Obama Slays Osama, But Did The Terrorists Flee In Terror?
Abraham Lincoln towers in American history because, among many other accomplishments, he appealed to “the better angels of our nature.” Although he came to prominence almost a century after the Founding Fathers, he was, indeed, the last one of them. He steered the nation amid the worst violence and brought it to safe harbor by declaring “malice toward none,” and “charity for all.” Lincoln was one of America’s “tribe of eagle” who soared high when the country needed him and came back like Noah’s dove with an olive branch.
The Lincolns represent the best of America – its power and wisdom. Nations are not unlike people; what they are and represent matters. Islam instructs Muslims to envy none but two people: one whom God has given wealth and spends it righteously; and, second, whom God has given wisdom and judges by it and teaches it to others. America since its inception has done both with some out of character aberrations and the rest of the world has every right to be envious of America. Some parts of the world might never love America, but they will fear and respect its power. The solution for America is not, however, to be less American, but more American. The world also needs more of America and not less of it.
There is good reason why Americans celebrate the giants of American history: the Founding Fathers, the Lincolns, the FDRs, the JFKs and the Martin Luther Kings because they all appealed to “the better angels of our nature.” They all lived watershed moments but their actions were not only designed to answer to timely issues but to reverberate through the ages and elevate humanity in the process.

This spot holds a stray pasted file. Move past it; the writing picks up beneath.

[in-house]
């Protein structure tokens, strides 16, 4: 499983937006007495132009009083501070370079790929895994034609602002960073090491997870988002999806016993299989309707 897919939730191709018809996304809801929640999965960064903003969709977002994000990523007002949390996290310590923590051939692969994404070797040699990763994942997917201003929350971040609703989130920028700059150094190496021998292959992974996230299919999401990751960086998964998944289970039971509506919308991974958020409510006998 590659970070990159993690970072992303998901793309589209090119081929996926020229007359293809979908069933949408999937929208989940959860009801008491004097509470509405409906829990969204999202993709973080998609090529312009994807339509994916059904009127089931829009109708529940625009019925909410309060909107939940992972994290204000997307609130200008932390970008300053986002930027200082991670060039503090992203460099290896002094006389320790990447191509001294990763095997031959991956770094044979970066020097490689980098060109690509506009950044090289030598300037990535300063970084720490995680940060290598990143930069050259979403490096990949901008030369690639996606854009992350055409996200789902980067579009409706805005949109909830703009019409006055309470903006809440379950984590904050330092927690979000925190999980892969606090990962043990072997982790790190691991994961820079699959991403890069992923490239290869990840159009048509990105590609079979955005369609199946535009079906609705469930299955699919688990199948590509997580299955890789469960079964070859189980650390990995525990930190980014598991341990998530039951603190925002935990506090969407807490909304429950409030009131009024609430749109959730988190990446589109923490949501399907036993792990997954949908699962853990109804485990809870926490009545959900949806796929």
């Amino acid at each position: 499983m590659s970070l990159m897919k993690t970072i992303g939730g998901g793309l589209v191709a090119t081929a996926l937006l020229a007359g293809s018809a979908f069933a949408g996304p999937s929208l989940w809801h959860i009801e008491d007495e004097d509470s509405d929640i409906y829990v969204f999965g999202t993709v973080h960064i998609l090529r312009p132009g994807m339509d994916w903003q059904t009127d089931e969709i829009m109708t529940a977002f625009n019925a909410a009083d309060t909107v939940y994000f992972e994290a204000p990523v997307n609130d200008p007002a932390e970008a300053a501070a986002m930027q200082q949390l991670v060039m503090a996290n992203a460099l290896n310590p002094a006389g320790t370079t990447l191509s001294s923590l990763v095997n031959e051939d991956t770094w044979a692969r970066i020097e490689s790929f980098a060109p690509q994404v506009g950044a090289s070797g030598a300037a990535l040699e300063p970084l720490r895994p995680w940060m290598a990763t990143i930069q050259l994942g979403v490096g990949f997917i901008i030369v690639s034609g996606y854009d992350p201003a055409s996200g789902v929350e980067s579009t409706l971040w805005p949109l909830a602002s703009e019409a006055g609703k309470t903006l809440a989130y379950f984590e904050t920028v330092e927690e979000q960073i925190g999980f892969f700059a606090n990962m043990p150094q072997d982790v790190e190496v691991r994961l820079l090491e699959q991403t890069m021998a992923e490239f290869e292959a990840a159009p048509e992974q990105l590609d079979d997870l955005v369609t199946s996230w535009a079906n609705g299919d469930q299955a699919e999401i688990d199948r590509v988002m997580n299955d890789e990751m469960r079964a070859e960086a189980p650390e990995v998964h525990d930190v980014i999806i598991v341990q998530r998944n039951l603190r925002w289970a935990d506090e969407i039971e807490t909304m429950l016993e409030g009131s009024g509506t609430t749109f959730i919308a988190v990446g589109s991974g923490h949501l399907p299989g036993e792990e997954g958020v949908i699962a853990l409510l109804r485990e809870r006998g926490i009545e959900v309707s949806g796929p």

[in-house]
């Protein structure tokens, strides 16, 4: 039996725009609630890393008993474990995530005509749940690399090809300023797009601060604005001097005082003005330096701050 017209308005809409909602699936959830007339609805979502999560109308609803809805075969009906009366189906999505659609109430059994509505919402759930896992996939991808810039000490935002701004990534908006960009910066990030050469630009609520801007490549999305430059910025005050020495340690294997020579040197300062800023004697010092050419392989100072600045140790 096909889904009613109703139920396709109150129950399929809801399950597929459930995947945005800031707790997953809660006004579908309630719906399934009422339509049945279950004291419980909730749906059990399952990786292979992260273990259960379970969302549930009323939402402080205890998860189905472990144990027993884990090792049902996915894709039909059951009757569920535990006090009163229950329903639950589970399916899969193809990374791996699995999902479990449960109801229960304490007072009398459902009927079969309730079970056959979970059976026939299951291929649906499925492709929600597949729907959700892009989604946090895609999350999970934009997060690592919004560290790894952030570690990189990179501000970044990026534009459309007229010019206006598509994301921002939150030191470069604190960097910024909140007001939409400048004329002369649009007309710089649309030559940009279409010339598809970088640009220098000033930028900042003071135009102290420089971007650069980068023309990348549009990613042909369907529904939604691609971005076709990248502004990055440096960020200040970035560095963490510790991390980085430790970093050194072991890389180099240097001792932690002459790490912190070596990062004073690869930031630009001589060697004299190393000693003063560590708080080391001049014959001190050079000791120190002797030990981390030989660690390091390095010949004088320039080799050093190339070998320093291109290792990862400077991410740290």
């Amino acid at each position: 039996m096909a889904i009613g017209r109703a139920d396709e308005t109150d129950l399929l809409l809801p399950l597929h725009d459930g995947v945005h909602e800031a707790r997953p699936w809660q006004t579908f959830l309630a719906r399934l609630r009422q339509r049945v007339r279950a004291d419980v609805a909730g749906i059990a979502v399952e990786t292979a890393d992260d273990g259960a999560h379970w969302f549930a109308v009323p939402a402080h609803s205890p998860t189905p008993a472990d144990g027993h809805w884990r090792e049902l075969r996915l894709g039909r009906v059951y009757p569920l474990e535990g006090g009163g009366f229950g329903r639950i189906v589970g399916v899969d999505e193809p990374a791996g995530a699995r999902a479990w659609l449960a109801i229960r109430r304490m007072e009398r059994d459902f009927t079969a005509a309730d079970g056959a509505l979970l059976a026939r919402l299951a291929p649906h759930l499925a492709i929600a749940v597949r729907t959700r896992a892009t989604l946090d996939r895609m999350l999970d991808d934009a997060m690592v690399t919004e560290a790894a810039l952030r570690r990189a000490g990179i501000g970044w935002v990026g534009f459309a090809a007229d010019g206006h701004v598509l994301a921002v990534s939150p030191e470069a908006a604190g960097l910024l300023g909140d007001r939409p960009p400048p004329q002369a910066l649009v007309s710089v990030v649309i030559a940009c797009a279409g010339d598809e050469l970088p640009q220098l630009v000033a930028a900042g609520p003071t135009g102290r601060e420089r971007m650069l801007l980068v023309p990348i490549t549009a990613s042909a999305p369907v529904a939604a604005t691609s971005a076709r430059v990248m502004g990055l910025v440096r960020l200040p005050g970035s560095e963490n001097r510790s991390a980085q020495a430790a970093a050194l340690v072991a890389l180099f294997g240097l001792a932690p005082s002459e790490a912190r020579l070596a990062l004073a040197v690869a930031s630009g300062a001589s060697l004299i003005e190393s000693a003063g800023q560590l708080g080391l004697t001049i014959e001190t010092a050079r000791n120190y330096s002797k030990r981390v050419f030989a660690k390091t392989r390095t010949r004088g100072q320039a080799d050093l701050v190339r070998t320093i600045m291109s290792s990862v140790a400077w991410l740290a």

The last decade has not been easy for Americans. The so called “war on terror” has proven to be costly and victory is still illusive. The two wars of choice, the financial melt-down, and the unprecedented long periods of unemployment have eroded the twin pillars of glory that Islam teaches are to be envied by everyone. No wonder the killing of Osama bin Laden was celebrated by Americans in “The American street,” because for far too long the people have been asking “Why couldn’t we get him?” The symbolic significance of the killing of Osama bin Laden is quite understandable. I doubt if there are many people who would mourn the death of a terrorist who had made it his priority to target civilians indiscriminately.
Osama bin Laden is dead, but how about bin Ladenism? For one, Osama is not Goliath and the terrorists did not flee in terror like the Philistines. There is a legitimate fear they might actually retaliate. Besides, not all the ideas of Bin Laden were extreme. In fact, a majority of them are mainstream Muslim ideas that have been suppressed by autocratic rulers. For instance, the idea that Arabia—the birthplace of Islam—should be free of non-Muslims is as old as Islam itself.
There has to be a better understanding of Muslims and a strategy of engaging the Muslim community in a constructive manner for the advancement of world peace and harmony. America’s wisdom and power have to be deployed wisely. Terrorism is as old as history. In modern times, it has become part of American political discourse since President Theodore Roosevelt called for a crusade against it after the assassination of his predecessor, President Williams McKinley. But it never amounted to what we call today the “war on terror,” and it had never become the center-stage of American foreign and defense policy. The war-on-terror, like its predecessors—the war-on-poverty and war-on-drugs—is a misnomer, but above all it does not lead to victory that most people can agree on.
The hyperbole, exaggerations and sound bites are not doing justice to politics. 9/11 is important, but it pales in comparison to other monumental events that have defined the character of this nation. But, we have many people including the likes of the former Secretary of State, Condoleezza Rice saying, “…But President Bush has at Ground Zero probably the most important moment maybe in American history. It was when this wounded nation watched their commander-in-chief stand on that rubble and say that they will hear us, we are going to avenge this….”
It is not hard to imagine that is exactly the kind of language the terrorists of 9/11 were hoping to hear from their graves.